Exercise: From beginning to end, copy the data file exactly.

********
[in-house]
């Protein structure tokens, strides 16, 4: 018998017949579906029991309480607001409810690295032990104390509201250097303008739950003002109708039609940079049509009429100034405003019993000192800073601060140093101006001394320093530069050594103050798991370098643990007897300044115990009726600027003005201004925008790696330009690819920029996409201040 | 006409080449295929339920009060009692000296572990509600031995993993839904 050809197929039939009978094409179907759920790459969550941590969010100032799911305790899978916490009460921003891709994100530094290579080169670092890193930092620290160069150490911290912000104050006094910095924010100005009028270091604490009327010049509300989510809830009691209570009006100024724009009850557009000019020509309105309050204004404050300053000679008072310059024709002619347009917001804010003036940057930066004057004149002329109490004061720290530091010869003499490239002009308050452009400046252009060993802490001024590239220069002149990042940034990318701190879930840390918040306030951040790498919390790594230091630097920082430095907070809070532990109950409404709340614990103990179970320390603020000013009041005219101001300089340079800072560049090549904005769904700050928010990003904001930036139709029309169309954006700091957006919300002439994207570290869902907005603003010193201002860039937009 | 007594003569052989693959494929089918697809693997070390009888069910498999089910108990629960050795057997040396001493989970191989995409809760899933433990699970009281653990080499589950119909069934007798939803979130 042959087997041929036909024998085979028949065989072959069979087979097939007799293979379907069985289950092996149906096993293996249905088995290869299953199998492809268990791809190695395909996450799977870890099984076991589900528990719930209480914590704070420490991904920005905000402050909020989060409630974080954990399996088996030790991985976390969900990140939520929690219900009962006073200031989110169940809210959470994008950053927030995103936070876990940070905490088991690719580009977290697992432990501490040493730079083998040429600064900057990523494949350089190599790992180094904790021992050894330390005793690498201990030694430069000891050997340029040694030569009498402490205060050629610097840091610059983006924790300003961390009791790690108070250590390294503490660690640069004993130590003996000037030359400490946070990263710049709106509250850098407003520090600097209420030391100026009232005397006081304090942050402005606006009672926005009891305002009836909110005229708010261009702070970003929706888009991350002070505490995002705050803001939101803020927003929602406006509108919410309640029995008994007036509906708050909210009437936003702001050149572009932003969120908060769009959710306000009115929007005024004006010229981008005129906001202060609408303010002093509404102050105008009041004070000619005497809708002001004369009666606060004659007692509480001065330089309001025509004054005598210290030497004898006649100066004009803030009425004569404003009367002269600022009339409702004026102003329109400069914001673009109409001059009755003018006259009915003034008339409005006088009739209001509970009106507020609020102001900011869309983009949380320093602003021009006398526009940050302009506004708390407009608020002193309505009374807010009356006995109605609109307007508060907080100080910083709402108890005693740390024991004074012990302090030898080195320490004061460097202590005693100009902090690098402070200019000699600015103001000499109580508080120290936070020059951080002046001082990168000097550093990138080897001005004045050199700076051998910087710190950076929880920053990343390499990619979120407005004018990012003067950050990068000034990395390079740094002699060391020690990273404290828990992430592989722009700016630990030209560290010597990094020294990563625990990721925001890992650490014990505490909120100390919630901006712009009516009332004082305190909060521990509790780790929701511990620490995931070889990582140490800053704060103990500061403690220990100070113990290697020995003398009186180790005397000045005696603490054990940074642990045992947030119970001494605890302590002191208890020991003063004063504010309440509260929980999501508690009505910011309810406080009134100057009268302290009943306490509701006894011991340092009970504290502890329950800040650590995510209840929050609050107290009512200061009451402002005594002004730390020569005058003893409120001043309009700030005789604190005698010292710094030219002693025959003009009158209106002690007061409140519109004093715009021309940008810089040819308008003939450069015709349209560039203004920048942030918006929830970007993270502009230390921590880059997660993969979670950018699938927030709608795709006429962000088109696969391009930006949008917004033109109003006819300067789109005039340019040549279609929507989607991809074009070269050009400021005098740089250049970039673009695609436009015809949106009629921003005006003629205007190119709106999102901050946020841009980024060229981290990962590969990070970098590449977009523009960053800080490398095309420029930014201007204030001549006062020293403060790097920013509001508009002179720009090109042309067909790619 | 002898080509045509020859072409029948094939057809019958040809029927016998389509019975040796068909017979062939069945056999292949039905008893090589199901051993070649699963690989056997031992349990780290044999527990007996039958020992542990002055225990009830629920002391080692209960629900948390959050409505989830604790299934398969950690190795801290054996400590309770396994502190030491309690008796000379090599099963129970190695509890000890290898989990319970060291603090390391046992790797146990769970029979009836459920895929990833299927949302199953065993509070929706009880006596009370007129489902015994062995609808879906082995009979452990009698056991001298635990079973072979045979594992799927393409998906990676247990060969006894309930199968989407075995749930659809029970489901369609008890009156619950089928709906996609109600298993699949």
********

[in-house]
């Protein structure tokens, strides 16, 4: 018998017949579906029991309480607001409810690295032990104390509201250097303008739950003002109708039609940079049509009429100034405003019993000192800073601060140093101006001394320093530069050594103050798991370098643990007897300044115990009726600027003005201004925008790696330009690819920029996409201040 | 006409080449295929339920009060009692000296572990509600031995993993839904 050809197929039939009978094409179907759920790459969550941590969010100032799911305790899978916490009460921003891709994100530094290579080169670092890193930092620290160069150490911290912000104050006094910095924010100005009028270091604490009327010049509300989510809830009691209570009006100024724009009850557009000019020509309105309050204004404050300053000679008072310059024709002619347009917001804010003036940057930066004057004149002329109490004061720290530091010869003499490239002009308050452009400046252009060993802490001024590239220069002149990042940034990318701190879930840390918040306030951040790498919390790594230091630097920082430095907070809070532990109950409404709340614990103990179970320390603020000013009041005219101001300089340079800072560049090549904005769904700050928010990003904001930036139709029309169309954006700091957006919300002439994207570290869902907005603003010193201002860039937009 | 007594003569052989693959494929089918697809693997070390009888069910498999089910108990629960050795057997040396001493989970191989995409809760899933433990699970009281653990080499589950119909069934007798939803979130 042959087997041929036909024998085979028949065989072959069979087979097939007799293979379907069985289950092996149906096993293996249905088995290869299953199998492809268990791809190695395909996450799977870890099984076991589900528990719930209480914590704070420490991904920005905000402050909020989060409630974080954990399996088996030790991985976390969900990140939520929690219900009962006073200031989110169940809210959470994008950053927030995103936070876990940070905490088991690719580009977290697992432990501490040493730079083998040429600064900057990523494949350089190599790992180094904790021992050894330390005793690498201990030694430069000891050997340029040694030569009498402490205060050629610097840091610059983006924790300003961390009791790690108070250590390294503490660690640069004993130590003996000037030359400490946070990263710049709106509250850098407003520090600097209420030391100026009232005397006081304090942050402005606006009672926005009891305002009836909110005229708010261009702070970003929706888009991350002070505490995002705050803001939101803020927003929602406006509108919410309640029995008994007036509906708050909210009437936003702001050149572009932003969120908060769009959710306000009115929007005024004006010229981008005129906001202060609408303010002093509404102050105008009041004070000619005497809708002001004369009666606060004659007692509480001065330089309001025509004054005598210290030497004898006649100066004009803030009425004569404003009367002269600022009339409702004026102003329109400069914001673009109409001059009755003018006259009915003034008339409005006088009739209001509970009106507020609020102001900011869309983009949380320093602003021009006398526009940050302009506004708390407009608020002193309505009374807010009356006995109605609109307007508060907080100080910083709402108890005693740390024991004074012990302090030898080195320490004061460097202590005693100009902090690098402070200019000699600015103001000499109580508080120290936070020059951080002046001082990168000097550093990138080897001005004045050199700076051998910087710190950076929880920053990343390499990619979120407005004018990012003067950050990068000034990395390079740094002699060391020690990273404290828990992430592989722009700016630990030209560290010597990094020294990563625990990721925001890992650490014990505490909120100390919630901006712009009516009332004082305190909060521990509790780790929701511990620490995931070889990582140490800053704060103990500061403690220990100070113990290697020995003398009186180790005397000045005696603490054990940074642990045992947030119970001494605890302590002191208890020991003063004063504010309440509260929980999501508690009505910011309810406080009134100057009268302290009943306490509701006894011991340092009970504290502890329950800040650590995510209840929050609050107290009512200061009451402002005594002004730390020569005058003893409120001043309009700030005789604190005698010292710094030219002693025959003009009158209106002690007061409140519109004093715009021309940008810089040819308008003939450069015709349209560039203004920048942030918006929830970007993270502009230390921590880059997660993969979670950018699938927030709608795709006429962000088109696969391009930006949008917004033109109003006819300067789109005039340019040549279609929507989607991809074009070269050009400021005098740089250049970039673009695609436009015809949106009629921003005006003629205007190119709106999102901050946020841009980024060229981290990962590969990070970098590449977009523009960053800080490398095309420029930014201007204030001549006062020293403060790097920013509001508009002179720009090109042309067909790619 | 002898080509045509020859072409029948094939057809019958040809029927016998389509019975040796068909017979062939069945056999292949039905008893090589199901051993070649699963690989056997031992349990780290044999527990007996039958020992542990002055225990009830629920002391080692209960629900948390959050409505989830604790299934398969950690190795801290054996400590309770396994502190030491309690008796000379090599099963129970190695509890000890290898989990319970060291603090390391046992790797146990769970029979009836459920895929990833299927949302199953065993509070929706009880006596009370007129489902015994062995609808879906082995009979452990009698056991001298635990079973072979045979594992799927393409998906990676247990060969006894309930199968989407075995749930659809029970489901369609008890009156619950089928709906996609109600298993699949």